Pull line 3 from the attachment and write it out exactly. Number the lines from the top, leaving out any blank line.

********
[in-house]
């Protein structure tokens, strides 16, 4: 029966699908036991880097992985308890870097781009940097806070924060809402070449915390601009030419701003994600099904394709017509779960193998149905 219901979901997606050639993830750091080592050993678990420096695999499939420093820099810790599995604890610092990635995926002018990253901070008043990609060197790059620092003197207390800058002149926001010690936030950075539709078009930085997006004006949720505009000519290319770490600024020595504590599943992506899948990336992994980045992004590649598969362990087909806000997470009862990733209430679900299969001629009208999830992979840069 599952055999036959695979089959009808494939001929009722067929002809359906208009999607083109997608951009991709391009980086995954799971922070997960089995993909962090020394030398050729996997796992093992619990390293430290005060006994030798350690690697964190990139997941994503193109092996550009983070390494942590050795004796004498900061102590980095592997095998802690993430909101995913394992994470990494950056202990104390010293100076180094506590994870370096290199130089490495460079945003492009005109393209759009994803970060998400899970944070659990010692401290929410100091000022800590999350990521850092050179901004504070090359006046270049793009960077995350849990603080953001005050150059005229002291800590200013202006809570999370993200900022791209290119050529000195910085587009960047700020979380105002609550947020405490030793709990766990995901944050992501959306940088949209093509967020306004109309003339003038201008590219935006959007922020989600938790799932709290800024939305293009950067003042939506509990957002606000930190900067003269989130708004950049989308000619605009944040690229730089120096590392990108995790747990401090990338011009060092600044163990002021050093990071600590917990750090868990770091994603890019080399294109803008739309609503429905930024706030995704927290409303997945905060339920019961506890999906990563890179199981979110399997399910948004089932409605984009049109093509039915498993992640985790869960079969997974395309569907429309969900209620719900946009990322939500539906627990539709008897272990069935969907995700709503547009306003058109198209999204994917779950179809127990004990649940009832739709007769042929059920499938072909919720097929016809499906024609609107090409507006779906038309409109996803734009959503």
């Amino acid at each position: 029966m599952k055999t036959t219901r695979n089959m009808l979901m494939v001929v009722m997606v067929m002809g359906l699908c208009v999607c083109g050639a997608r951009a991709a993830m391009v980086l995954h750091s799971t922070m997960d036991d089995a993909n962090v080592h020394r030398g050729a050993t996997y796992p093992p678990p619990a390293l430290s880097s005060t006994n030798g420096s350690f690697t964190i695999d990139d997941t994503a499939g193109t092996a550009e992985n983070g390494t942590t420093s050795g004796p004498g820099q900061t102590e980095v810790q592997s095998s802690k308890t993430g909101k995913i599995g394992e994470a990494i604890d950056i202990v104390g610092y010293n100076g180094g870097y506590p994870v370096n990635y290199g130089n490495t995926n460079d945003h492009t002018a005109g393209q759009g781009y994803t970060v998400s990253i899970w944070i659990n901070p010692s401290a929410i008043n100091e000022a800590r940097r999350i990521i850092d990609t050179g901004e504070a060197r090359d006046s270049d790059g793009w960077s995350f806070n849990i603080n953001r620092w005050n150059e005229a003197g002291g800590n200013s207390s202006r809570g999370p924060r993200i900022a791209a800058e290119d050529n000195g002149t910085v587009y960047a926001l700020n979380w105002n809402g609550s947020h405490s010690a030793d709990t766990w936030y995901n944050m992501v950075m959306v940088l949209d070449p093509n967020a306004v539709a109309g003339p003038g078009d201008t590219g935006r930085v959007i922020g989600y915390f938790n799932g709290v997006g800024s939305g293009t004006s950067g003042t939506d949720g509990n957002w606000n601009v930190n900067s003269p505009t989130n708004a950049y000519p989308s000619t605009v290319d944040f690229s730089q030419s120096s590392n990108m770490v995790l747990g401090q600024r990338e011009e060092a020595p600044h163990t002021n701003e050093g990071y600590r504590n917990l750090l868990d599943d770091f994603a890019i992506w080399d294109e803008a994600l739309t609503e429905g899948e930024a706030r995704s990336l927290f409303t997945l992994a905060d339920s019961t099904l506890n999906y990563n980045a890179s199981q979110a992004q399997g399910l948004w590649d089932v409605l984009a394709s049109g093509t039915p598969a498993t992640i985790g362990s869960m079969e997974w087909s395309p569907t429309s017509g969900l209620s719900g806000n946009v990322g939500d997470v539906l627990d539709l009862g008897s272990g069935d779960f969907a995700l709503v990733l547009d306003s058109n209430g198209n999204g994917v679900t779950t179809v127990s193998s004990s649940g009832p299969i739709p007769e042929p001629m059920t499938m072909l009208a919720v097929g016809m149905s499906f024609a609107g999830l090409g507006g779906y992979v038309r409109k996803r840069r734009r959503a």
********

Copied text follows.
């Amino acid at each position: 029966m599952k055999t036959t219901r695979n089959m009808l979901m494939v001929v009722m997606v067929m002809g359906l699908c208009v999607c083109g050639a997608r951009a991709a993830m391009v980086l995954h750091s799971t922070m997960d036991d089995a993909n962090v080592h020394r030398g050729a050993t996997y796992p093992p678990p619990a390293l430290s880097s005060t006994n030798g420096s350690f690697t964190i695999d990139d997941t994503a499939g193109t092996a550009e992985n983070g390494t942590t420093s050795g004796p004498g820099q900061t102590e980095v810790q592997s095998s802690k308890t993430g909101k995913i599995g394992e994470a990494i604890d950056i202990v104390g610092y010293n100076g180094g870097y506590p994870v370096n990635y290199g130089n490495t995926n460079d945003h492009t002018a005109g393209q759009g781009y994803t970060v998400s990253i899970w944070i659990n901070p010692s401290a929410i008043n100091e000022a800590r940097r999350i990521i850092d990609t050179g901004e504070a060197r090359d006046s270049d790059g793009w960077s995350f806070n849990i603080n953001r620092w005050n150059e005229a003197g002291g800590n200013s207390s202006r809570g999370p924060r993200i900022a791209a800058e290119d050529n000195g002149t910085v587009y960047a926001l700020n979380w105002n809402g609550s947020h405490s010690a030793d709990t766990w936030y995901n944050m992501v950075m959306v940088l949209d070449p093509n967020a306004v539709a109309g003339p003038g078009d201008t590219g935006r930085v959007i922020g989600y915390f938790n799932g709290v997006g800024s939305g293009t004006s950067g003042t939506d949720g509990n957002w606000n601009v930190n900067s003269p505009t989130n708004a950049y000519p989308s000619t605009v290319d944040f690229s730089q030419s120096s590392n990108m770490v995790l747990g401090q600024r990338e011009e060092a020595p600044h163990t002021n701003e050093g990071y600590r504590n917990l750090l868990d599943d770091f994603a890019i992506w080399d294109e803008a994600l739309t609503e429905g899948e930024a706030r995704s990336l927290f409303t997945l992994a905060d339920s019961t099904l506890n999906y990563n980045a890179s199981q979110a992004q399997g399910l948004w590649d089932v409605l984009a394709s049109g093509t039915p598969a498993t992640i985790g362990s869960m079969e997974w087909s395309p569907t429309s017509g969900l209620s719900g806000n946009v990322g939500d997470v539906l627990d539709l009862g008897s272990g069935d779960f969907a995700l709503v990733l547009d306003s058109n209430g198209n999204g994917v679900t779950t179809v127990s193998s004990s649940g009832p299969i739709p007769e042929p001629m059920t499938m072909l009208a919720v097929g016809m149905s499906f024609a609107g999830l090409g507006g779906y992979v038309r409109k996803r840069r734009r959503a």